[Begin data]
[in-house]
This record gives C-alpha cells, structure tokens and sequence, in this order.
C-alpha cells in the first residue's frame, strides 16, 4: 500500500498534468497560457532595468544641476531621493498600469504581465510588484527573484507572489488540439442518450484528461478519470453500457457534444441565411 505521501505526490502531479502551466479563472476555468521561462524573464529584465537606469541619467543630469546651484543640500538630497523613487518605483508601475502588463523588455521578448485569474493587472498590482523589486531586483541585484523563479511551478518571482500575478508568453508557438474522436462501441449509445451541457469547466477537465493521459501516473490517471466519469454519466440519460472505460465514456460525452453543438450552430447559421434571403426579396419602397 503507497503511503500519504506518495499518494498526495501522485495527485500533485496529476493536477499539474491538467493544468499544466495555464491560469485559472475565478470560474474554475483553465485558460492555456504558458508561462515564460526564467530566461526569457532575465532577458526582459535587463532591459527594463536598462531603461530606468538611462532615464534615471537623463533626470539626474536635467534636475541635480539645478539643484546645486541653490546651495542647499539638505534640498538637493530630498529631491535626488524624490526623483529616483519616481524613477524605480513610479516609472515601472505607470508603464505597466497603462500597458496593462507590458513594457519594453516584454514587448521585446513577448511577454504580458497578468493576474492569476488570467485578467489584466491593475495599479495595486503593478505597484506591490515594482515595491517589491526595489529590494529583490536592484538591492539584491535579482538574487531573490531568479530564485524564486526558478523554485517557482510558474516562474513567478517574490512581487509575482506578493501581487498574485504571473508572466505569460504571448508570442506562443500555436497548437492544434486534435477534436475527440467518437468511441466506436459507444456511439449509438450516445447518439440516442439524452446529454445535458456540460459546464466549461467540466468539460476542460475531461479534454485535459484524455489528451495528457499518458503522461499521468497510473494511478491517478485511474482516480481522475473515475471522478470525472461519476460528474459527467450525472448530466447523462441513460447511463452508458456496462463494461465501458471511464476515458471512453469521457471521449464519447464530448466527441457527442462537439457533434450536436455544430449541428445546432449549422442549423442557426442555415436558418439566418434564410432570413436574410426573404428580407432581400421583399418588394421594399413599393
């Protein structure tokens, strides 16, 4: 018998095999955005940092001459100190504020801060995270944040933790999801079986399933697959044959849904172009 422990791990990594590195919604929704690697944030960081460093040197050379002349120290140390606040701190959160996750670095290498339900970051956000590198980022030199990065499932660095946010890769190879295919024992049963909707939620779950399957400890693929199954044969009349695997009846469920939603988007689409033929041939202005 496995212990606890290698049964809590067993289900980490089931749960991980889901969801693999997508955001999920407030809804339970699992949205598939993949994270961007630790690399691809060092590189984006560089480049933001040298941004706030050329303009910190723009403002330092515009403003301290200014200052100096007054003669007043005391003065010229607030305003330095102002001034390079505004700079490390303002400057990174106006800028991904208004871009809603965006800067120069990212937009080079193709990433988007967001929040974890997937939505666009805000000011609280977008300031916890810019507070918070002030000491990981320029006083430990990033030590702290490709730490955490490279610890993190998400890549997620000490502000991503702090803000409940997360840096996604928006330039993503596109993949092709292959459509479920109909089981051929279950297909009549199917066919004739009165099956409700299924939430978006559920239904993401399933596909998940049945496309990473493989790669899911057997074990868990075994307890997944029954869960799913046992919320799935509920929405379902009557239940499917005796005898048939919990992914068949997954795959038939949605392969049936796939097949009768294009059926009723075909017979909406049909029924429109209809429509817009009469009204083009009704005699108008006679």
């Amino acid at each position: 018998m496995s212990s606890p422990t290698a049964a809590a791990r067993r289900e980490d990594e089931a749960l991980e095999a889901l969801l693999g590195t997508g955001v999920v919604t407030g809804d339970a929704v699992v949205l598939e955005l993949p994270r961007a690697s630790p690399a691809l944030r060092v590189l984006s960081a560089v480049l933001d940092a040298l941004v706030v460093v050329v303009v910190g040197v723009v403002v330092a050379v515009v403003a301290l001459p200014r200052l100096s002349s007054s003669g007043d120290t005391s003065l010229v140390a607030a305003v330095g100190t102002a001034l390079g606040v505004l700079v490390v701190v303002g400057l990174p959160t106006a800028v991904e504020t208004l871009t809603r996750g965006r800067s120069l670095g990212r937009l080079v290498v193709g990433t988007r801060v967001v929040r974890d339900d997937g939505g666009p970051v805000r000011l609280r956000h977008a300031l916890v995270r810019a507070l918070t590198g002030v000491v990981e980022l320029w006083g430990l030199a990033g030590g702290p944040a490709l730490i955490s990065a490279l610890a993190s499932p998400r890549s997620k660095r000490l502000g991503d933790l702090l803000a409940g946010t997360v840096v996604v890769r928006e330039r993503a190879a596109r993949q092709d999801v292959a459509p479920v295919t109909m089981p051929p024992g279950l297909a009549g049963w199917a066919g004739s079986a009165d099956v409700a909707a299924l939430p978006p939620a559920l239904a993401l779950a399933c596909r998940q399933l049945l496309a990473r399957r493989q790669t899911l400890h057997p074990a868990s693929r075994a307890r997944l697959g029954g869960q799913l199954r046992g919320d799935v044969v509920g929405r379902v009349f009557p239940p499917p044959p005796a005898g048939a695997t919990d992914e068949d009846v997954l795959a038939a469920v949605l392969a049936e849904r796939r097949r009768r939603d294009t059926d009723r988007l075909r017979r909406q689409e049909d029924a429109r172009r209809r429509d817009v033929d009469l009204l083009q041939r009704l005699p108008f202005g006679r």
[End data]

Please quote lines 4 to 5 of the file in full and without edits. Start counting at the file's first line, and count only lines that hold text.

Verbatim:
């Protein structure tokens, strides 16, 4: 018998095999955005940092001459100190504020801060995270944040933790999801079986399933697959044959849904172009 422990791990990594590195919604929704690697944030960081460093040197050379002349120290140390606040701190959160996750670095290498339900970051956000590198980022030199990065499932660095946010890769190879295919024992049963909707939620779950399957400890693929199954044969009349695997009846469920939603988007689409033929041939202005 496995212990606890290698049964809590067993289900980490089931749960991980889901969801693999997508955001999920407030809804339970699992949205598939993949994270961007630790690399691809060092590189984006560089480049933001040298941004706030050329303009910190723009403002330092515009403003301290200014200052100096007054003669007043005391003065010229607030305003330095102002001034390079505004700079490390303002400057990174106006800028991904208004871009809603965006800067120069990212937009080079193709990433988007967001929040974890997937939505666009805000000011609280977008300031916890810019507070918070002030000491990981320029006083430990990033030590702290490709730490955490490279610890993190998400890549997620000490502000991503702090803000409940997360840096996604928006330039993503596109993949092709292959459509479920109909089981051929279950297909009549199917066919004739009165099956409700299924939430978006559920239904993401399933596909998940049945496309990473493989790669899911057997074990868990075994307890997944029954869960799913046992919320799935509920929405379902009557239940499917005796005898048939919990992914068949997954795959038939949605392969049936796939097949009768294009059926009723075909017979909406049909029924429109209809429509817009009469009204083009009704005699108008006679």
């Amino acid at each position: 018998m496995s212990s606890p422990t290698a049964a809590a791990r067993r289900e980490d990594e089931a749960l991980e095999a889901l969801l693999g590195t997508g955001v999920v919604t407030g809804d339970a929704v699992v949205l598939e955005l993949p994270r961007a690697s630790p690399a691809l944030r060092v590189l984006s960081a560089v480049l933001d940092a040298l941004v706030v460093v050329v303009v910190g040197v723009v403002v330092a050379v515009v403003a301290l001459p200014r200052l100096s002349s007054s003669g007043d120290t005391s003065l010229v140390a607030a305003v330095g100190t102002a001034l390079g606040v505004l700079v490390v701190v303002g400057l990174p959160t106006a800028v991904e504020t208004l871009t809603r996750g965006r800067s120069l670095g990212r937009l080079v290498v193709g990433t988007r801060v967001v929040r974890d339900d997937g939505g666009p970051v805000r000011l609280r956000h977008a300031l916890v995270r810019a507070l918070t590198g002030v000491v990981e980022l320029w006083g430990l030199a990033g030590g702290p944040a490709l730490i955490s990065a490279l610890a993190s499932p998400r890549s997620k660095r000490l502000g991503d933790l702090l803000a409940g946010t997360v840096v996604v890769r928006e330039r993503a190879a596109r993949q092709d999801v292959a459509p479920v295919t109909m089981p051929p024992g279950l297909a009549g049963w199917a066919g004739s079986a009165d099956v409700a909707a299924l939430p978006p939620a559920l239904a993401l779950a399933c596909r998940q399933l049945l496309a990473r399957r493989q790669t899911l400890h057997p074990a868990s693929r075994a307890r997944l697959g029954g869960q799913l199954r046992g919320d799935v044969v509920g929405r379902v009349f009557p239940p499917p044959p005796a005898g048939a695997t919990d992914e068949d009846v997954l795959a038939a469920v949605l392969a049936e849904r796939r097949r009768r939603d294009t059926d009723r988007l075909r017979r909406q689409e049909d029924a429109r172009r209809r429509d817009v033929d009469l009204l083009q041939r009704l005699p108008f202005g006679r």